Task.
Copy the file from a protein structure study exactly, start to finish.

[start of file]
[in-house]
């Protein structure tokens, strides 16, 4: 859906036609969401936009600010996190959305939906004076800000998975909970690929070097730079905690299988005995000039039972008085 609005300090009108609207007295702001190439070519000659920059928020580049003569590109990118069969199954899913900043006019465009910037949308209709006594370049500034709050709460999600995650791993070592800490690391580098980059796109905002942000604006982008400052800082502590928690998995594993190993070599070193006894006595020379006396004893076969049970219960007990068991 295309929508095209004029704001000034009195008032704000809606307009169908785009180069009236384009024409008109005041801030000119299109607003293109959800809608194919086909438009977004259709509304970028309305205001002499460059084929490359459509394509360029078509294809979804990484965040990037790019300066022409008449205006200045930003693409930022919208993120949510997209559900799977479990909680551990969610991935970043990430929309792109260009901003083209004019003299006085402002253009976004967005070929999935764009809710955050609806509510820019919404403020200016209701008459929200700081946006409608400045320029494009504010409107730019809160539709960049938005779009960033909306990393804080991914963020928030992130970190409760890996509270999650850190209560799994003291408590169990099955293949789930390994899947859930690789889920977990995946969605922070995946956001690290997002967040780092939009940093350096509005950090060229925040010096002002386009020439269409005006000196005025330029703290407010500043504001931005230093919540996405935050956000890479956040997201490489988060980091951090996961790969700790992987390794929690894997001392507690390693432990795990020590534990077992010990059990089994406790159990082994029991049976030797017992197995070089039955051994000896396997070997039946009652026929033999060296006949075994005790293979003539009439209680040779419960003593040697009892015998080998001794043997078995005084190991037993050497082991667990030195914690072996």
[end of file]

[in-house]
């Protein structure tokens, strides 16, 4: 859906036609969401936009600010996190959305939906004076800000998975909970690929070097730079905690299988005995000039039972008085 609005300090009108609207007295702001190439070519000659920059928020580049003569590109990118069969199954899913900043006019465009910037949308209709006594370049500034709050709460999600995650791993070592800490690391580098980059796109905002942000604006982008400052800082502590928690998995594993190993070599070193006894006595020379006396004893076969049970219960007990068991 295309929508095209004029704001000034009195008032704000809606307009169908785009180069009236384009024409008109005041801030000119299109607003293109959800809608194919086909438009977004259709509304970028309305205001002499460059084929490359459509394509360029078509294809979804990484965040990037790019300066022409008449205006200045930003693409930022919208993120949510997209559900799977479990909680551990969610991935970043990430929309792109260009901003083209004019003299006085402002253009976004967005070929999935764009809710955050609806509510820019919404403020200016209701008459929200700081946006409608400045320029494009504010409107730019809160539709960049938005779009960033909306990393804080991914963020928030992130970190409760890996509270999650850190209560799994003291408590169990099955293949789930390994899947859930690789889920977990995946969605922070995946956001690290997002967040780092939009940093350096509005950090060229925040010096002002386009020439269409005006000196005025330029703290407010500043504001931005230093919540996405935050956000890479956040997201490489988060980091951090996961790969700790992987390794929690894997001392507690390693432990795990020590534990077992010990059990089994406790159990082994029991049976030797017992197995070089039955051994000896396997070997039946009652026929033999060296006949075994005790293979003539009439209680040779419960003593040697009892015998080998001794043997078995005084190991037993050497082991667990030195914690072996």